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Malnutrition remains one of the major problems confronting children in Sub-Saharan Africa (SSA). The nutritional status of children influences their health status, which is a key determinant of child survival. Therefore improvement of children’s nutritional status increases the chances of child survival and is considered as a precondition for their contribution to community as well as human development. The study was carried out to examine the strategies for reduction of malnutrition in children 0-5 years at Ika south LGA, Delta state.
Quantitative descriptive survey design was used. A semi structured questionnaire and a vignette was used to elicit information from 133 mothers and caregivers of children 0-5 years. From the study majority of respondents were able to mention causes of malnutrition. Causes cited included, poor feeding practices, which 85.7% caregivers agreed to, 85.7% also mentioned poor environmental and personal hygiene, 85.7% mentioned poor child care, and 86.9% mentioned poor birth spacing as a cause of malnutrition. Eighty seven percent of respondents agreed that cases of malnutrition can be managed by taking the child to the health centre, and majority (74.4%) of caregivers also disagreed that malnutrition was as a result of spiritual illness/curse and it can be prevented.
Although, caregivers did exhibit some knowledge on malnutrition, it would be beneficial to reinforce their education with regards to the three categories of malnutrition. Especially stunting, explaining the consequences of long term malnutrition. This is very important given the fact that many cases of stunting go unnoticed to the untrained eye. Good nutrition in the first 1,000 days of a child lays the foundation for health.
1.1 Background to the study
Children less than five years worldwide are known to be vulnerable and susceptible in many respects, especially on matters on health. Nutritional deficiencies and malnutrition generally affect children more than any other group. Poor nutrition occurs in developing countries, as well as in more prosperous areas of the world. WHO Progress Report (2012) indicates that hunger and malnutrition remain the most devastating problems to the world’s poor and needy.
As many as 800 million persons worldwide are affected by malnutrition. More than half the childhood deaths in developing countries are related to malnutrition (Benson, and others., 2014). Nearly 30% of humanity suffers from one or more of the multiple forms of malnutrition (WHO, 2010). In a recent series of articles on child survival published in the lancet, Daelmeans and Saadeh, (2013), highlighted the importance of addressing childhood malnutrition as a prerequisite for achieving internationally agreed goals to reduce malnutrition and child mortality. Child growth is therefore internationally recognized as an important public health indicator.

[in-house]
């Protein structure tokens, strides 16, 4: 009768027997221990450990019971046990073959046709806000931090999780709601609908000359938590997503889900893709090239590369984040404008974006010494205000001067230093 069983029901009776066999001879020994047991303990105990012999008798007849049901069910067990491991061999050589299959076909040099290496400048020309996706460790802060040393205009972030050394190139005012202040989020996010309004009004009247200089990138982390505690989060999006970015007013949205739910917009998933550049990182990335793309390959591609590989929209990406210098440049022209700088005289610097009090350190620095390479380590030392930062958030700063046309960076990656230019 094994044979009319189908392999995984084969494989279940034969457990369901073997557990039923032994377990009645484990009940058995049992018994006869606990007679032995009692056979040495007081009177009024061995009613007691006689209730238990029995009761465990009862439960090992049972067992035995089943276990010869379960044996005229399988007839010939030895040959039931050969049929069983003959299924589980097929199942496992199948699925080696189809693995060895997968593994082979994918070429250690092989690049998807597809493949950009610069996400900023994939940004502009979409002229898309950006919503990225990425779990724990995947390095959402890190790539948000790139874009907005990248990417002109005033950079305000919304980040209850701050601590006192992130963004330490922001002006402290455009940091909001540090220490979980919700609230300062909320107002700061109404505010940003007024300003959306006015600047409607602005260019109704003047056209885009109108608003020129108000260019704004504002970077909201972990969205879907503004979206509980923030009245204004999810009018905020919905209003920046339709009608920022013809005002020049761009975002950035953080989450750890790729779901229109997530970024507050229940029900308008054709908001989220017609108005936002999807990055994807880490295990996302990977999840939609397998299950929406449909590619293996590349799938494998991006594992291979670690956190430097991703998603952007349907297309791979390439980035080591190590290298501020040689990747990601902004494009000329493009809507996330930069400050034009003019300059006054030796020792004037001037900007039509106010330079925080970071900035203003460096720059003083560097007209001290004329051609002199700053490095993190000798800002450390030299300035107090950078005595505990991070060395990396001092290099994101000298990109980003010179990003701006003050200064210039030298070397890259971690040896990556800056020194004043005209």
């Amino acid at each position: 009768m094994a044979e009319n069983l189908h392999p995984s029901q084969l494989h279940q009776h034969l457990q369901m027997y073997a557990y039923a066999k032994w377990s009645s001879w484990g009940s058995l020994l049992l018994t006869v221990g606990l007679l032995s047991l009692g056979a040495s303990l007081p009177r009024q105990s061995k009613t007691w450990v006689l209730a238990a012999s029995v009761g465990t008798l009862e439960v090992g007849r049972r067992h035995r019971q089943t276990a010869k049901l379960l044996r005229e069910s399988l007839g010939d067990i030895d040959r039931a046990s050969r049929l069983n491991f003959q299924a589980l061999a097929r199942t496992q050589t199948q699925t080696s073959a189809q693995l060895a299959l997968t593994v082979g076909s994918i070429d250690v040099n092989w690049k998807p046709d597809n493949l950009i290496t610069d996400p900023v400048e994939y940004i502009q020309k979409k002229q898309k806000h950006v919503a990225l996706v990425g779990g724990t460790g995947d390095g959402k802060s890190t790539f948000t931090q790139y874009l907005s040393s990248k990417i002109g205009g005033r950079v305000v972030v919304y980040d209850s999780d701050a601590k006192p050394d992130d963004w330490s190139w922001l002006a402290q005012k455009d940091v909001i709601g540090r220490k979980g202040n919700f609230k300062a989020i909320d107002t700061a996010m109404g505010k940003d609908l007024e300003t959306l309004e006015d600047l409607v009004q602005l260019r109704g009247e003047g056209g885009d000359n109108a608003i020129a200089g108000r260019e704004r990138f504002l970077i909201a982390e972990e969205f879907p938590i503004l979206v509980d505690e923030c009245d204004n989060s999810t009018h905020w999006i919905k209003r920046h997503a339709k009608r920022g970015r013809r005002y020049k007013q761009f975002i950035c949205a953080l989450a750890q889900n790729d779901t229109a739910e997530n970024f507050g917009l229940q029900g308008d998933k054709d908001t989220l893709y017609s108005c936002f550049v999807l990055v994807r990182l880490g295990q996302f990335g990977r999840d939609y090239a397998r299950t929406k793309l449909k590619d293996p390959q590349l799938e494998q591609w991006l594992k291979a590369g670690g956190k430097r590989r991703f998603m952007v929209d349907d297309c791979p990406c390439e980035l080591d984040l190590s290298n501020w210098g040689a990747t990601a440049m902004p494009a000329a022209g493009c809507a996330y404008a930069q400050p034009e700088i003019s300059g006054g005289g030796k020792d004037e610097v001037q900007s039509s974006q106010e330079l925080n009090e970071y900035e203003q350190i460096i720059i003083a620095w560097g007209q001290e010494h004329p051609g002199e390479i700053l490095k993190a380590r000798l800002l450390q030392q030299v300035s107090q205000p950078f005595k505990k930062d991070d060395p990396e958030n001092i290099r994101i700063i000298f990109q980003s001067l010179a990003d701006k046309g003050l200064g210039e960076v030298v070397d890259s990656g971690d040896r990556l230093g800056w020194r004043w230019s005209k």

Several efforts are being made globally and locally to reduce the malnutrition burden especially in developing nations. The forth Millennium Development Goals (MDG) intended among others to reduce under-five mortality by 2/3rd by the year 2015. This led to the development of a more integrated and holistic strategies in a manner as to ensure maximum benefits to the vulnerable groups especially children. The major intervention in this direction has been that relating to establishing and promoting exclusive breast feeding and promoting nutritionally adequate diets for children less than five years. In 1979 WHO and UNICEF recommended an exclusive breastfeeding (EBF) period of 4-6months however, WHO expert committee in 2001, upon assessing the extent of EBF concluded that for optimal nutritional status of a child, an EBF period of 6month must be adhered to. Field studies show that complementary foods introduced between four and six months of age replace nutrients from breastfeeding and confer no advantage on growth or development (Dewey and others, 1999; and Gupta and other, 2002).
Consequently, UNICEF and the Ministry of Health, Ghana recommended exclusive breastfeeding for the first six months of the infant’s life. More than 95% of children less than five years in Africa are currently breastfed but this is often inadequate because many people feed their infants with water and other liquids alongside the breast milk. As a result, the rate of exclusive breastfeeding is particularly low in West Africa (Linkage, 2012).
Prolonged breastfeeding is common and the median duration ranges between 16 and 28 months. The statistics in Sub-Saharan Africa shows that: 28% of infants are exclusively breastfed up to 6 months; 65% of children 6-9 months with complementary feeding; and 38% of children less than five years are stunted. The trend in various countries in West Africa varies. As far as exclusive breastfeeding is concerned, the trend is as low as 6% in Burkina Faso, 10% in Cote d’Ivoire, 18% in Togo and 17% in Nigeria. In relation to the practice of complementary feeding with breast milk for aged 6-9 months the rates are: 49% in Burkina Faso, 54% in Cote d’Ivoire, 65% in Togo and 63% in Nigeria (UNICEF, 2014).
In Nigeria, Health Services and Teaching Hospitals acting within the policy frame work of the Ministry of Health (MOH) is implementing a strategy called High Impact and Rapid Delivery of intervention. The interventions include strategies of improving exclusive breast feeding, complementary feeding, de-worming among others for children less than five years in particular (NHS, 2017). This initiative which begun in 2005 is aimed at preventing avoidable deaths due to ill-health resulting from infection and more importantly malnutrition among children less than five years.
The need for adequate nutrition for early childhood development cannot be overemphasized. This is because the provision of ample nutrition for infants facilitates healthy growth, proper organ formation and functioning, a strong immune system, as well as neurological and cognitive development (Black et al., 2010). Economic growth and human development require well- nourished populations who can learn new skills, think critically and contribute to their communities (Lui et al, 2012). The cognitive skills of children are developed by the extent to which they receive adequate nutrition for subsequent development. Studies have also shown that more than one-third of under-five deaths are ascribed to under-nutrition or malnutrition (Rice et al., 2010; Burke et al., 2011).